First Salmon Ceremony

Jim Peters traditionally cooks Chinook at the Squaxin First Salmon Ceremony.  Photo by Emmett O'Connell-NWIFC

Jim Peters traditionally cooks Chinook at the Squaxin First Salmon Ceremony. Photo by Emmett O'Connell-NWIFC

Shelton Mason County Journal Video Slide Show

The First Salmon – As  told by Cecil Cheeka

Once there was a little boy, and he loved salmon. He played with salmon and he swam with salmon. Finally the salmon people decided to take him home with them. He wanted to go, so they took him to the land where the salmon people live.

He lived there for several months or maybe even years. The boy began to get homesick, so the salmon people agreed to take the boy back to visit his family. The salmon people knew they were coming for two reasons – to bring the little boy back to his family and to bring them food. Messages were sent so the family would know what time of year the salmon people were coming.

And so they prepared real carefully, cleaning the streams and cleaning the beaches, preparing for the salmon boy and the salmon people to come. The family had the ferns and the moss all ready and waiting. And they caught the first salmon, cleaned him real carefully, made sure everything was taken care of real nice, and then cooked the salmon.

But before they cooked the salmon, they took the skeleton, very carefully and very ceremoniously, back down to the beach. They placed the skeleton upstream to show the direction for the rest of the salmon people who were bringing the boy back for a visit. The message was clear that the family of the boy was taking very good care of the salmon that were coming back.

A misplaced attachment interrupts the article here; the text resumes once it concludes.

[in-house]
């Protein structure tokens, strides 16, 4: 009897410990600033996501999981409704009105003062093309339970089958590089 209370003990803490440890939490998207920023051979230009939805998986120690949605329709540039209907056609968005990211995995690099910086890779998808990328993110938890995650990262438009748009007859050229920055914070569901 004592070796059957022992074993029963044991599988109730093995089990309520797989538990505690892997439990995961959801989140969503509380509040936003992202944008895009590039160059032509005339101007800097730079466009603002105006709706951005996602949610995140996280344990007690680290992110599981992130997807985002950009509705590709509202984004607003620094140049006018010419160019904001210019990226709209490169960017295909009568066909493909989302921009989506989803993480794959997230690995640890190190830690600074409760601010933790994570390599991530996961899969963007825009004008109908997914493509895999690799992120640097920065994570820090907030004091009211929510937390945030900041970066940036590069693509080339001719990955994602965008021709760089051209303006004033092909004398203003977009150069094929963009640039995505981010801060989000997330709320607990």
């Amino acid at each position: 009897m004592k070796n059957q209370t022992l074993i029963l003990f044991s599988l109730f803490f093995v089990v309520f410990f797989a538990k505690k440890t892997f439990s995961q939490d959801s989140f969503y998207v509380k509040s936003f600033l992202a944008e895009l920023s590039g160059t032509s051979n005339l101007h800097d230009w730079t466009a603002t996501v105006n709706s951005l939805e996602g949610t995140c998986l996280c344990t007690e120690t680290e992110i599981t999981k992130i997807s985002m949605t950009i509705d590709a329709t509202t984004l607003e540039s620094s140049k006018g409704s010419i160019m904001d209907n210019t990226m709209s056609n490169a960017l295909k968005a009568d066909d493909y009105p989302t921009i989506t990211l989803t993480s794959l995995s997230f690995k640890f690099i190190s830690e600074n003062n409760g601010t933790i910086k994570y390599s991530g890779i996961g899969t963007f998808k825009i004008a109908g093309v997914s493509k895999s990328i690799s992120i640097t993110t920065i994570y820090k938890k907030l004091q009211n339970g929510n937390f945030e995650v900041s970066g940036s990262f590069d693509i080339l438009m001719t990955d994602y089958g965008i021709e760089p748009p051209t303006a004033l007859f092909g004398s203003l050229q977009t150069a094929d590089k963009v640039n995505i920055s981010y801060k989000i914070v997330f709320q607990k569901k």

Every year they still come back to visit and it is very important for us to make sure that they are welcome, taken care of and everything is waiting for them, including clean beaches and streams.

Update on Summer 2009 Oakland Bay Water Quality

 Joe in UOB

State and Tribal scientists use fecal bacteria (FC) as an indicator of water pollution in Oakland Bay.  In 2006 during the summer months, the bacteria concentration in the water column at the head of Oakland Bay skyrocketed and restricted commercial harvest in some shellfish beds.  In in the first half of the summer of 2009, the concentrations are much lower, in spite of the hot weather we have had and a massive die-off of clams earlier in the year.  That’s good news for the Tribe, the shellfish industry and the greater community.


The low fecal bacteria concentrations in the water column are not matched by lower concentrations in or on the intertidal sediment.  Sediment bacteria concentrations are running higher this year than in 2007 or 2008.  But for some reason, the bacteria are not being resuspended into the water column.  This resuspension often occurs when wind speed exceeds 5 mph from the southwest creating extensive wave action in the upper bay that stirs up the bacteria-laden sediment. 


At the end of the summer, we will analyze more data including wind speed and direction to try and explain this year’s fecal bacteria counts.